Government’s new energy strategy not fit for purpose, WWF
Commenting on the Government’s Energy Strategy as it appears on CANA’s website, WWF-New Zealand Climate Change Programme Manager Peter Hardstaff said he hoped the document wasn’t the final version, because: “there’s a massive gap in it, where the strategy part of this strategy should be. This strategy as it stands is not fit for purpose.” he said.
“If this is the final version, it’s deeply disappointing that the Government has failed to act on nearly 4,000 submissions from the public, many of which called it to account for its emphasis on fossil fuel exploration and lack of ambition in the draft document,” said Mr Hardstaff.
Media reports today stated Ministry figures that over public 300 submissions were received on the draft strategy, when the total figure obtained by WWF-New Zealand is 3,844.
The strategy recognises that oil prices will continue to rise, regardless of how much oil is extracted in New Zealand. Worryingly, the Government intends a hands-off approach to increasing oil prices, stating that, “The Government will not pick winners. Ultimately, uptake of new energy sources and technologies will depend on decisions made by investors and consumers as they respond to oil prices.”
WWF says this is not the approach the majority of New Zealanders want. In August 2010, opinion polling by Colmar Brunton found that the majority of New Zealanders (72%) think the Government should prepare now for future oil price rises by investing in alternative fuels and in public transport.
Mr. Hardstaff, said: “The Government acknowledges oil prices will increase in future, yet the strategy offers no protection against this. Its plan is to have no plan and hope for the best. As the research shows, the majority of New Zealanders don’t believe that is good enough.”
Hekia Parata, acting Minister for Energy and Resources, today defended the Government’s approach saying that it has been commended by the International Energy Agency (IEA) . However, the Agency’s recent review of New Zealand also stressed the challenges we face and called for New Zealand’s energy strategy to be strengthened.
Although the IEA review calls the 90% target for renewable electricity generation by 2025, “a step in the right direction” it also says, “the strategy should also include a detailed road-map towards achieving the government’s 90% target for renewable electricity,”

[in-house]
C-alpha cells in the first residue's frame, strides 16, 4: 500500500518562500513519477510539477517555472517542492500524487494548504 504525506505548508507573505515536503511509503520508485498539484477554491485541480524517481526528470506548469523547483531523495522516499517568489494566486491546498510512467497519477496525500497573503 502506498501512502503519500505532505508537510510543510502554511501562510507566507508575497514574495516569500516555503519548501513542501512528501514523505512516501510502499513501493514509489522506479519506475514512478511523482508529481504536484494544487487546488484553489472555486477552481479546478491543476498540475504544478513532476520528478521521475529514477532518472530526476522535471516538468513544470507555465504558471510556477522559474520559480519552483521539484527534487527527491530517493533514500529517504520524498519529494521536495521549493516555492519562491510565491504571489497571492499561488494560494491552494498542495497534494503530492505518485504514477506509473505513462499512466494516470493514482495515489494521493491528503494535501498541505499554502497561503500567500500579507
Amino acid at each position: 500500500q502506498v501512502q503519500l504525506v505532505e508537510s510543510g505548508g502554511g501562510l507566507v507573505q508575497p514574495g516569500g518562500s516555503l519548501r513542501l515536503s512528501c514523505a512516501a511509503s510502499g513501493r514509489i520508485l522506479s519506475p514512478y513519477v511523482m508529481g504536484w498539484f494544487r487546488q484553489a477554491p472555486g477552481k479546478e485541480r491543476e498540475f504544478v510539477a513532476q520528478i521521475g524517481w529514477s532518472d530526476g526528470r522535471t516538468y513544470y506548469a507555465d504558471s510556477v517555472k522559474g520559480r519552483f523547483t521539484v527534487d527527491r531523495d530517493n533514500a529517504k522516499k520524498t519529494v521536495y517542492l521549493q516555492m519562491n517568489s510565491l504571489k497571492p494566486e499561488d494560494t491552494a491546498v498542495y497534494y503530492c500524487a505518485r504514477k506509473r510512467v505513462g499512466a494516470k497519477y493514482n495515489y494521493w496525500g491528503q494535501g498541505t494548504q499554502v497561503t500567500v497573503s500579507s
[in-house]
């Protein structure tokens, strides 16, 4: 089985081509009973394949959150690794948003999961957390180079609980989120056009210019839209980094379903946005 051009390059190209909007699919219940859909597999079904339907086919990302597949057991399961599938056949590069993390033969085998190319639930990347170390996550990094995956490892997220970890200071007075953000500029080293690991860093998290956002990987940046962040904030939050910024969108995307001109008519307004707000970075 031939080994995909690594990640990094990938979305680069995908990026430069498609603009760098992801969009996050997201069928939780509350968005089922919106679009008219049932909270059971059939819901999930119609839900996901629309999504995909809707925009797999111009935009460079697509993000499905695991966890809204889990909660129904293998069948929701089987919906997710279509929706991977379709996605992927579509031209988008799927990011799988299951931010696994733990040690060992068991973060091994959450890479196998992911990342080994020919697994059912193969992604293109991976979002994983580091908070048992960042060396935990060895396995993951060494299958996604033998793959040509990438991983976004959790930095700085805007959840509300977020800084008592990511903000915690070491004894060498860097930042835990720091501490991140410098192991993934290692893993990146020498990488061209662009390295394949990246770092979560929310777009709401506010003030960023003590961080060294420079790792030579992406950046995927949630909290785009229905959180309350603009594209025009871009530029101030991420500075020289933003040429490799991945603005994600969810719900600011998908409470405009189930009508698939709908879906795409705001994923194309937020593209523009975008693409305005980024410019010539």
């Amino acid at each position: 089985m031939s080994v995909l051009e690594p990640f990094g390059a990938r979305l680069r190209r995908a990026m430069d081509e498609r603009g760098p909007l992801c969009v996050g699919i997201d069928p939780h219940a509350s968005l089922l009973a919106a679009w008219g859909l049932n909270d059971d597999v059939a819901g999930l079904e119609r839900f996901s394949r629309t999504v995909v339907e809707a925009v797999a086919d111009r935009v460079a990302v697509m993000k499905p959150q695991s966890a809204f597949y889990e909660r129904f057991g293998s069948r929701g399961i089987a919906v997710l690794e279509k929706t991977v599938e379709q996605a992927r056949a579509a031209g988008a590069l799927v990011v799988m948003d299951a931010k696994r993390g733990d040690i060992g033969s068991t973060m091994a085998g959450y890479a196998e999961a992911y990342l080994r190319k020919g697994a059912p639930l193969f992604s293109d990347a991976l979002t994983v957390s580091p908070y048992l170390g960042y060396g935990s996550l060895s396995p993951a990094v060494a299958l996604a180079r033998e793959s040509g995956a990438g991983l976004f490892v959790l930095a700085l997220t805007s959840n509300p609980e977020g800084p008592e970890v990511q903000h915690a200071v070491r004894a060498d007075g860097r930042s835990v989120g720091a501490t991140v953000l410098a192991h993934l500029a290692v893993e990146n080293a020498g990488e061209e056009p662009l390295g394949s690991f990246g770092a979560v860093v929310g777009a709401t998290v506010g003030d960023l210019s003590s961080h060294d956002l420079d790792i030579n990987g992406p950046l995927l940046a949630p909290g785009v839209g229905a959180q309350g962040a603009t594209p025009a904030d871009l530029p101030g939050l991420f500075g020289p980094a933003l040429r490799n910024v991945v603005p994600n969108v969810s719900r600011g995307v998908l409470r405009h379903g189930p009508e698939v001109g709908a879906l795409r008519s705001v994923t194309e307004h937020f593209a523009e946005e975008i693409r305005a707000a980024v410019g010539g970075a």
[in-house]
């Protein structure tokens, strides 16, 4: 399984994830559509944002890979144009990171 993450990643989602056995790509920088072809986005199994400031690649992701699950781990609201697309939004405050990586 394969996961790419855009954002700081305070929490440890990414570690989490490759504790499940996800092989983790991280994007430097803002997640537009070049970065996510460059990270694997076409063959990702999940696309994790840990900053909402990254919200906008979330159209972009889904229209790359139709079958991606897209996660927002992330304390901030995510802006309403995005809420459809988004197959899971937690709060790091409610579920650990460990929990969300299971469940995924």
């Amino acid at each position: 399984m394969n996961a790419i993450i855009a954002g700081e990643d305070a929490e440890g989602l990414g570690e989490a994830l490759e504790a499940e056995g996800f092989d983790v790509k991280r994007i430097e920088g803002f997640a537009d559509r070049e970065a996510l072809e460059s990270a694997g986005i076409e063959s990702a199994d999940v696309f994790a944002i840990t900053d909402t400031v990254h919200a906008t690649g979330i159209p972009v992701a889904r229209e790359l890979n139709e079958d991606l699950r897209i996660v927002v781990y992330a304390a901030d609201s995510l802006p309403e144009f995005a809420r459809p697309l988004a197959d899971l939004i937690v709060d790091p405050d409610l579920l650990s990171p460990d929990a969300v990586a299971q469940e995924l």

Commenting on Strategy as a whole, the IEA says, “The Strategy should include clear priorities and identify firm actions needed to meet them,” while on the Energy Efficiency and Conservation part of strategy, the IEA report says, “the draft proposals lack a firm commitment to actions that will contribute to achieving the energy saving goals.”
Mr Hardstaff says these comments indicate the current document falls short of what is required of a energy strategy and is not fit for purpose.
At the launch of the IEA report last week, its Executive Director Nobuo Tanaka commented that although energy security remains at the heart of New Zealand energy policy “more investment is needed, however, to build a robust system; one that meets future demand and places New Zealand on a firm path to a low-carbon energy future.”
By contrast, in September 2010 Energy and Resources Minister Gerry Brownlee said, “The new strategy has our petroleum and mineral resources at the very heart of it. It is a clear message that the government is keen to see those resources developed.”
Mr. Hardstaff, said: “The Energy Ministry’s continued obsession with fossil fuels is alarming. Digging and drilling for more coal, oil and gas is applying a 19th century strategy to 21st century challenges. As recognised by the IEA, real opportunities exist to build on New Zealand’s significant renewable energy potential including wind, geothermal and home-grown biofuels. But without a strategy to promote them, these technologies won’t develop fast enough. This leaves New Zealand out of being part of a viable economic and environmental solution to climate change and instead sees us contributing further greenhouse gas emissions to the problem.”